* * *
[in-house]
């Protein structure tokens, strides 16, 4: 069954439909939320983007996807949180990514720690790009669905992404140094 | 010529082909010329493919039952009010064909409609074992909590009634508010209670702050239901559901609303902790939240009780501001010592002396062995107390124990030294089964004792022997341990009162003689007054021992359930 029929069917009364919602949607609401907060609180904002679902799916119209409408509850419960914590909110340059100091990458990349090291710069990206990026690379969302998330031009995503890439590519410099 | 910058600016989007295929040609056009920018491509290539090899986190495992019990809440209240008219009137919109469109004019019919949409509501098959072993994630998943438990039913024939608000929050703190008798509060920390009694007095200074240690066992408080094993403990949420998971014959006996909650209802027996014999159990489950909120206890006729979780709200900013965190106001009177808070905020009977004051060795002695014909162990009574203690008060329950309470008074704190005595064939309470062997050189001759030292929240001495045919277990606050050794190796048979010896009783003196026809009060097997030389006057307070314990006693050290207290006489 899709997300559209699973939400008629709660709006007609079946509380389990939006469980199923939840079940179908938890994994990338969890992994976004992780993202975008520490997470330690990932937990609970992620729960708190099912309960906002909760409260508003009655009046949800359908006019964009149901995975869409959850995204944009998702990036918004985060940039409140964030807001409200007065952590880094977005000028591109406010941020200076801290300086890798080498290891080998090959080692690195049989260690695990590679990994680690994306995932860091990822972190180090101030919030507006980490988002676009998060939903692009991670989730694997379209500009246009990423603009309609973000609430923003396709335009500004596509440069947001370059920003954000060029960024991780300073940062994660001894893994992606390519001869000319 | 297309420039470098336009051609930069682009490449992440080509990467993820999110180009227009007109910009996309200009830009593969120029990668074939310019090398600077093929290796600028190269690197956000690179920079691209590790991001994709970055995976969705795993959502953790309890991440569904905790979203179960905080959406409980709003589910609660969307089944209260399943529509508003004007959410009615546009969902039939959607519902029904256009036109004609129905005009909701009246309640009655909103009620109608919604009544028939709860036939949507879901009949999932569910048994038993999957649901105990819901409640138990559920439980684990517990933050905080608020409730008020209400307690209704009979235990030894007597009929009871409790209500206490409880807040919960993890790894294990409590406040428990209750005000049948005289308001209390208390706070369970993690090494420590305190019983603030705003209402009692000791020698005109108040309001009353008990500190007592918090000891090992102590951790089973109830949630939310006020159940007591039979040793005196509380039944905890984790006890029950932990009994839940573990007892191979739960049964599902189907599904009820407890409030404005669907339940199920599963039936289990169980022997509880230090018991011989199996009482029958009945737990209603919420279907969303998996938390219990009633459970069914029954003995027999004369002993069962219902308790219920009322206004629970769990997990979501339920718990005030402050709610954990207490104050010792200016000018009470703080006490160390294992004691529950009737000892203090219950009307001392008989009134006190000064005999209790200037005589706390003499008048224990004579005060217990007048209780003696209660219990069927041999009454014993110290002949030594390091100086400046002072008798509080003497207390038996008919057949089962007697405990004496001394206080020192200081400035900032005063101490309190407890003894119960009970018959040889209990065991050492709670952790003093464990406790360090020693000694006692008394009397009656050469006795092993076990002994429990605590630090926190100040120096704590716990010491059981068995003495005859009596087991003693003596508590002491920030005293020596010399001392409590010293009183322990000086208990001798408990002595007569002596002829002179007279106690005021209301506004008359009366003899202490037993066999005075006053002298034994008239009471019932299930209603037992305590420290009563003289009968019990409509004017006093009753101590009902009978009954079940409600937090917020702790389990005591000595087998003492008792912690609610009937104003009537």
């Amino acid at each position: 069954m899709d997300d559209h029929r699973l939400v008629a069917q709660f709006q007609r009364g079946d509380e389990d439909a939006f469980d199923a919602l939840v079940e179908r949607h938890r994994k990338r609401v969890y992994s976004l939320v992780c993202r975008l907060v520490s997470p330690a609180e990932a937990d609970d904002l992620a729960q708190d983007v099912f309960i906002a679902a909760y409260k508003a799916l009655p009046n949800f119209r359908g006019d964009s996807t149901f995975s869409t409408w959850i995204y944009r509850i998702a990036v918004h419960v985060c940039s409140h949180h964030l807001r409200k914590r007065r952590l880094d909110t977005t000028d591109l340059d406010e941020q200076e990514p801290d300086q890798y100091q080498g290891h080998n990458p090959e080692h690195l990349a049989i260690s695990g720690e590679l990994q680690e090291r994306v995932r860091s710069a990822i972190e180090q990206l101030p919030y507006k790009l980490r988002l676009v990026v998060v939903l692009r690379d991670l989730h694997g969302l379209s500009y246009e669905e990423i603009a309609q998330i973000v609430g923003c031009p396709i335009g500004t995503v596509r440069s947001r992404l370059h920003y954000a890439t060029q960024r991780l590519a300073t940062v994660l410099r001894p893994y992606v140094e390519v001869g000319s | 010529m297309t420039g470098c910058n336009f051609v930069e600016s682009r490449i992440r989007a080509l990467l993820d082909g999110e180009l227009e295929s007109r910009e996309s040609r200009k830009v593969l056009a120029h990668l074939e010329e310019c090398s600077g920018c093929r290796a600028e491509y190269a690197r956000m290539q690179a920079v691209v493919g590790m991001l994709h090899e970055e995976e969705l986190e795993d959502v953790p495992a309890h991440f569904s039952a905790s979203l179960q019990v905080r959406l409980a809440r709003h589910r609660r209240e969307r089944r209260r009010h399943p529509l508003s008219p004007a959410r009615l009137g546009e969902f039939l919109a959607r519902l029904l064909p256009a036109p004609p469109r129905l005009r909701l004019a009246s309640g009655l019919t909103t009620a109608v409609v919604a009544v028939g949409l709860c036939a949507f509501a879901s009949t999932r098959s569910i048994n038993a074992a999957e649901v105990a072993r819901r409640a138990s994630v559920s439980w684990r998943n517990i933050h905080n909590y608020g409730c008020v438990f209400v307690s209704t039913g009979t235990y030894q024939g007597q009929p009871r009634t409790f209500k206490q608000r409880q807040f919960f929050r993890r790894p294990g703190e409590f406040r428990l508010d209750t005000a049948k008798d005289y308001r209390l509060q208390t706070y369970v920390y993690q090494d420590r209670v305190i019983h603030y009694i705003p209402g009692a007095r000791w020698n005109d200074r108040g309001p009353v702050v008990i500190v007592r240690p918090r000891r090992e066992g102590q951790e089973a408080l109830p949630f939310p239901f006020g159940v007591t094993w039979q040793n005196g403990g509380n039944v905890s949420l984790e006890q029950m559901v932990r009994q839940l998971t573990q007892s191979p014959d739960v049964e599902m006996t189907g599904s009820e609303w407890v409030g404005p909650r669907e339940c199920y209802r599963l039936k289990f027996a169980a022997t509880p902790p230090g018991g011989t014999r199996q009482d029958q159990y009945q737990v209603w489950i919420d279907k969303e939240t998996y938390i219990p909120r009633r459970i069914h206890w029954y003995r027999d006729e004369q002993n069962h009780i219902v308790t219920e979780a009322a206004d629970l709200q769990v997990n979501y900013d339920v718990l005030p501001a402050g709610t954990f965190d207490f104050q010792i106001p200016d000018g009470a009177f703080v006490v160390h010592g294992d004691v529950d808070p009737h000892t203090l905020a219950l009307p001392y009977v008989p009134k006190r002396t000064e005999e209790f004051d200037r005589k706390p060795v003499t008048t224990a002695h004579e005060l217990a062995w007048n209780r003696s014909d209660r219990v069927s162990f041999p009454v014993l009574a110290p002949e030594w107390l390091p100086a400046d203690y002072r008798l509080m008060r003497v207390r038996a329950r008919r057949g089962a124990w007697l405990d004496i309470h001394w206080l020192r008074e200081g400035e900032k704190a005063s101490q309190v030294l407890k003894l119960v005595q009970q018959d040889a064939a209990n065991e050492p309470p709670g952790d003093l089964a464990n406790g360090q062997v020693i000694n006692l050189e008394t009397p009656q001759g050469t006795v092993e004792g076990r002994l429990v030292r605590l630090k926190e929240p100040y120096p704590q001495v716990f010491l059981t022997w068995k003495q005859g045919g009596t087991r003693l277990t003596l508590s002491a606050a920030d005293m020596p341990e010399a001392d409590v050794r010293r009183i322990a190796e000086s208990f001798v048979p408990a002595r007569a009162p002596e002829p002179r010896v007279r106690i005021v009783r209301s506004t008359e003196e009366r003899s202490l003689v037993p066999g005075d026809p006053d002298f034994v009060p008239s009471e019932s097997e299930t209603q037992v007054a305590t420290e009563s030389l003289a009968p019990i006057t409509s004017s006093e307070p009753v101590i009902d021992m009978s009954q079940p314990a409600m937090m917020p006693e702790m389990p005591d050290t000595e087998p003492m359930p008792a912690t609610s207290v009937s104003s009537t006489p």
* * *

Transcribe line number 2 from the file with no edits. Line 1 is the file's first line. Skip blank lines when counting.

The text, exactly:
């Protein structure tokens, strides 16, 4: 069954439909939320983007996807949180990514720690790009669905992404140094 | 010529082909010329493919039952009010064909409609074992909590009634508010209670702050239901559901609303902790939240009780501001010592002396062995107390124990030294089964004792022997341990009162003689007054021992359930 029929069917009364919602949607609401907060609180904002679902799916119209409408509850419960914590909110340059100091990458990349090291710069990206990026690379969302998330031009995503890439590519410099 | 910058600016989007295929040609056009920018491509290539090899986190495992019990809440209240008219009137919109469109004019019919949409509501098959072993994630998943438990039913024939608000929050703190008798509060920390009694007095200074240690066992408080094993403990949420998971014959006996909650209802027996014999159990489950909120206890006729979780709200900013965190106001009177808070905020009977004051060795002695014909162990009574203690008060329950309470008074704190005595064939309470062997050189001759030292929240001495045919277990606050050794190796048979010896009783003196026809009060097997030389006057307070314990006693050290207290006489 899709997300559209699973939400008629709660709006007609079946509380389990939006469980199923939840079940179908938890994994990338969890992994976004992780993202975008520490997470330690990932937990609970992620729960708190099912309960906002909760409260508003009655009046949800359908006019964009149901995975869409959850995204944009998702990036918004985060940039409140964030807001409200007065952590880094977005000028591109406010941020200076801290300086890798080498290891080998090959080692690195049989260690695990590679990994680690994306995932860091990822972190180090101030919030507006980490988002676009998060939903692009991670989730694997379209500009246009990423603009309609973000609430923003396709335009500004596509440069947001370059920003954000060029960024991780300073940062994660001894893994992606390519001869000319 | 297309420039470098336009051609930069682009490449992440080509990467993820999110180009227009007109910009996309200009830009593969120029990668074939310019090398600077093929290796600028190269690197956000690179920079691209590790991001994709970055995976969705795993959502953790309890991440569904905790979203179960905080959406409980709003589910609660969307089944209260399943529509508003004007959410009615546009969902039939959607519902029904256009036109004609129905005009909701009246309640009655909103009620109608919604009544028939709860036939949507879901009949999932569910048994038993999957649901105990819901409640138990559920439980684990517990933050905080608020409730008020209400307690209704009979235990030894007597009929009871409790209500206490409880807040919960993890790894294990409590406040428990209750005000049948005289308001209390208390706070369970993690090494420590305190019983603030705003209402009692000791020698005109108040309001009353008990500190007592918090000891090992102590951790089973109830949630939310006020159940007591039979040793005196509380039944905890984790006890029950932990009994839940573990007892191979739960049964599902189907599904009820407890409030404005669907339940199920599963039936289990169980022997509880230090018991011989199996009482029958009945737990209603919420279907969303998996938390219990009633459970069914029954003995027999004369002993069962219902308790219920009322206004629970769990997990979501339920718990005030402050709610954990207490104050010792200016000018009470703080006490160390294992004691529950009737000892203090219950009307001392008989009134006190000064005999209790200037005589706390003499008048224990004579005060217990007048209780003696209660219990069927041999009454014993110290002949030594390091100086400046002072008798509080003497207390038996008919057949089962007697405990004496001394206080020192200081400035900032005063101490309190407890003894119960009970018959040889209990065991050492709670952790003093464990406790360090020693000694006692008394009397009656050469006795092993076990002994429990605590630090926190100040120096704590716990010491059981068995003495005859009596087991003693003596508590002491920030005293020596010399001392409590010293009183322990000086208990001798408990002595007569002596002829002179007279106690005021209301506004008359009366003899202490037993066999005075006053002298034994008239009471019932299930209603037992305590420290009563003289009968019990409509004017006093009753101590009902009978009954079940409600937090917020702790389990005591000595087998003492008792912690609610009937104003009537």